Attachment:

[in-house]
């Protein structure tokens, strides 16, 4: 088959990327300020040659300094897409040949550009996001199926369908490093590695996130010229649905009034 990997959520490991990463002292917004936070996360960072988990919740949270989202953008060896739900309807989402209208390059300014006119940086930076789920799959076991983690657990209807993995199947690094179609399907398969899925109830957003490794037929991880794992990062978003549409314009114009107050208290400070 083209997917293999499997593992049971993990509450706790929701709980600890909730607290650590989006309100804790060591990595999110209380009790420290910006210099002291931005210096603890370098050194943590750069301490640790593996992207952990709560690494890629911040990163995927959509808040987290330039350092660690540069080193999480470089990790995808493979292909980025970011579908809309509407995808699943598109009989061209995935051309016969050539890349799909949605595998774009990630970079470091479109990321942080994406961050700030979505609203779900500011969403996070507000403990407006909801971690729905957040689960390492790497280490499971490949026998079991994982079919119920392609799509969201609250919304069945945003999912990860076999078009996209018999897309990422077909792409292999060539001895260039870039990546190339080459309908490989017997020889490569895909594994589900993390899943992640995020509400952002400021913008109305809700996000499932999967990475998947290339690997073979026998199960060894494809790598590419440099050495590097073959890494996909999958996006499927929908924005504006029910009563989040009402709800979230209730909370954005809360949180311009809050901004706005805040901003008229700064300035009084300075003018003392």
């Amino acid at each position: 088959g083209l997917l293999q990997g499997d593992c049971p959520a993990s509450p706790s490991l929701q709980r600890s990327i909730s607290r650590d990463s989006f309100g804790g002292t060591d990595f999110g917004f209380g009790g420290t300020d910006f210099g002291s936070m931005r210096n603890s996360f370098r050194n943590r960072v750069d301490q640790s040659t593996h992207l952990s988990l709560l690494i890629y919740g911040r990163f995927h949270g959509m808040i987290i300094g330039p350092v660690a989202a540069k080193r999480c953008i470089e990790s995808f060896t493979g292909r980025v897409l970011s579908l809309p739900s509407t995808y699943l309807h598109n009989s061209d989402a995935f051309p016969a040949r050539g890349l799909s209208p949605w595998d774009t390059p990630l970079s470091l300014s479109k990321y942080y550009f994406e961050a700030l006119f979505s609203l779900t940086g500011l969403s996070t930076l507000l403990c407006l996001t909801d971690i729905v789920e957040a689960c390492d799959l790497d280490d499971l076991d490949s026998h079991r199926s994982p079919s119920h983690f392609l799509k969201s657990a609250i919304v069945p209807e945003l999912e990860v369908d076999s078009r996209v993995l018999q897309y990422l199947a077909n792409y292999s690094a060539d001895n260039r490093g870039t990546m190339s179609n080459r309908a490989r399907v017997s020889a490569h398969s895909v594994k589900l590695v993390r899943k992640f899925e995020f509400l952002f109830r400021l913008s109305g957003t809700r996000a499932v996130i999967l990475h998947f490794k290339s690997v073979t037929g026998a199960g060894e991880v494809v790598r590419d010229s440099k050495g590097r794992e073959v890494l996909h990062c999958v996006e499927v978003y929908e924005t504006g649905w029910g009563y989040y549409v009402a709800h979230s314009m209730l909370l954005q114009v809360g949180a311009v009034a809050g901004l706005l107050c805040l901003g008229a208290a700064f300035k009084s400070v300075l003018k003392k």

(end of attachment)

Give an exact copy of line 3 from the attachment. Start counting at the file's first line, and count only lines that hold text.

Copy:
């Amino acid at each position: 088959g083209l997917l293999q990997g499997d593992c049971p959520a993990s509450p706790s490991l929701q709980r600890s990327i909730s607290r650590d990463s989006f309100g804790g002292t060591d990595f999110g917004f209380g009790g420290t300020d910006f210099g002291s936070m931005r210096n603890s996360f370098r050194n943590r960072v750069d301490q640790s040659t593996h992207l952990s988990l709560l690494i890629y919740g911040r990163f995927h949270g959509m808040i987290i300094g330039p350092v660690a989202a540069k080193r999480c953008i470089e990790s995808f060896t493979g292909r980025v897409l970011s579908l809309p739900s509407t995808y699943l309807h598109n009989s061209d989402a995935f051309p016969a040949r050539g890349l799909s209208p949605w595998d774009t390059p990630l970079s470091l300014s479109k990321y942080y550009f994406e961050a700030l006119f979505s609203l779900t940086g500011l969403s996070t930076l507000l403990c407006l996001t909801d971690i729905v789920e957040a689960c390492d799959l790497d280490d499971l076991d490949s026998h079991r199926s994982p079919s119920h983690f392609l799509k969201s657990a609250i919304v069945p209807e945003l999912e990860v369908d076999s078009r996209v993995l018999q897309y990422l199947a077909n792409y292999s690094a060539d001895n260039r490093g870039t990546m190339s179609n080459r309908a490989r399907v017997s020889a490569h398969s895909v594994k589900l590695v993390r899943k992640f899925e995020f509400l952002f109830r400021l913008s109305g957003t809700r996000a499932v996130i999967l990475h998947f490794k290339s690997v073979t037929g026998a199960g060894e991880v494809v790598r590419d010229s440099k050495g590097r794992e073959v890494l996909h990062c999958v996006e499927v978003y929908e924005t504006g649905w029910g009563y989040y549409v009402a709800h979230s314009m209730l909370l954005q114009v809360g949180a311009v009034a809050g901004l706005l107050c805040l901003g008229a208290a700064f300035k009084s400070v300075l003018k003392k």